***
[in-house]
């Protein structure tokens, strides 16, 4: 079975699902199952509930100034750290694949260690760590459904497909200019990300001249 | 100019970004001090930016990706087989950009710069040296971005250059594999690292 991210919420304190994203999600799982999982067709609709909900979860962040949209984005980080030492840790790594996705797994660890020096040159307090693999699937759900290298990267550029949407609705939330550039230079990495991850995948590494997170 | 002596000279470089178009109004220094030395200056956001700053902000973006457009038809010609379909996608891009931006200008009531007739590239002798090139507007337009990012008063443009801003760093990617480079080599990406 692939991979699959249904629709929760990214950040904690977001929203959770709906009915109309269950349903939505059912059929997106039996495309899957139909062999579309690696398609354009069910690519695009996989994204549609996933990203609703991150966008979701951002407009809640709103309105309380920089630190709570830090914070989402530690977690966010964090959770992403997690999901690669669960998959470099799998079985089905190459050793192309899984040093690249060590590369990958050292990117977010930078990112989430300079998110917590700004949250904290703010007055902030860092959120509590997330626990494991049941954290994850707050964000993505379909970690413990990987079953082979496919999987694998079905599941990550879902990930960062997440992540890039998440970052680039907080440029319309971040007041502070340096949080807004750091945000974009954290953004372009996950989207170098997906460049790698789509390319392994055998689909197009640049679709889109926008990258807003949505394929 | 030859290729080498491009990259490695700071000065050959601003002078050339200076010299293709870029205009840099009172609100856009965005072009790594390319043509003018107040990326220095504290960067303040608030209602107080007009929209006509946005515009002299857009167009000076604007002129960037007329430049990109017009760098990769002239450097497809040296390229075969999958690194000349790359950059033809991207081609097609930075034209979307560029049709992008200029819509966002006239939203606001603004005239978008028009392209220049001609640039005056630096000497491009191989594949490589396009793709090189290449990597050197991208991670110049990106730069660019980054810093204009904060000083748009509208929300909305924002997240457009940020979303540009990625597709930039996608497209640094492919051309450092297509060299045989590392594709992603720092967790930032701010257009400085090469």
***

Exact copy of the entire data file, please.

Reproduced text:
[in-house]
């Protein structure tokens, strides 16, 4: 079975699902199952509930100034750290694949260690760590459904497909200019990300001249 | 100019970004001090930016990706087989950009710069040296971005250059594999690292 991210919420304190994203999600799982999982067709609709909900979860962040949209984005980080030492840790790594996705797994660890020096040159307090693999699937759900290298990267550029949407609705939330550039230079990495991850995948590494997170 | 002596000279470089178009109004220094030395200056956001700053902000973006457009038809010609379909996608891009931006200008009531007739590239002798090139507007337009990012008063443009801003760093990617480079080599990406 692939991979699959249904629709929760990214950040904690977001929203959770709906009915109309269950349903939505059912059929997106039996495309899957139909062999579309690696398609354009069910690519695009996989994204549609996933990203609703991150966008979701951002407009809640709103309105309380920089630190709570830090914070989402530690977690966010964090959770992403997690999901690669669960998959470099799998079985089905190459050793192309899984040093690249060590590369990958050292990117977010930078990112989430300079998110917590700004949250904290703010007055902030860092959120509590997330626990494991049941954290994850707050964000993505379909970690413990990987079953082979496919999987694998079905599941990550879902990930960062997440992540890039998440970052680039907080440029319309971040007041502070340096949080807004750091945000974009954290953004372009996950989207170098997906460049790698789509390319392994055998689909197009640049679709889109926008990258807003949505394929 | 030859290729080498491009990259490695700071000065050959601003002078050339200076010299293709870029205009840099009172609100856009965005072009790594390319043509003018107040990326220095504290960067303040608030209602107080007009929209006509946005515009002299857009167009000076604007002129960037007329430049990109017009760098990769002239450097497809040296390229075969999958690194000349790359950059033809991207081609097609930075034209979307560029049709992008200029819509966002006239939203606001603004005239978008028009392209220049001609640039005056630096000497491009191989594949490589396009793709090189290449990597050197991208991670110049990106730069660019980054810093204009904060000083748009509208929300909305924002997240457009940020979303540009990625597709930039996608497209640094492919051309450092297509060299045989590392594709992603720092967790930032701010257009400085090469």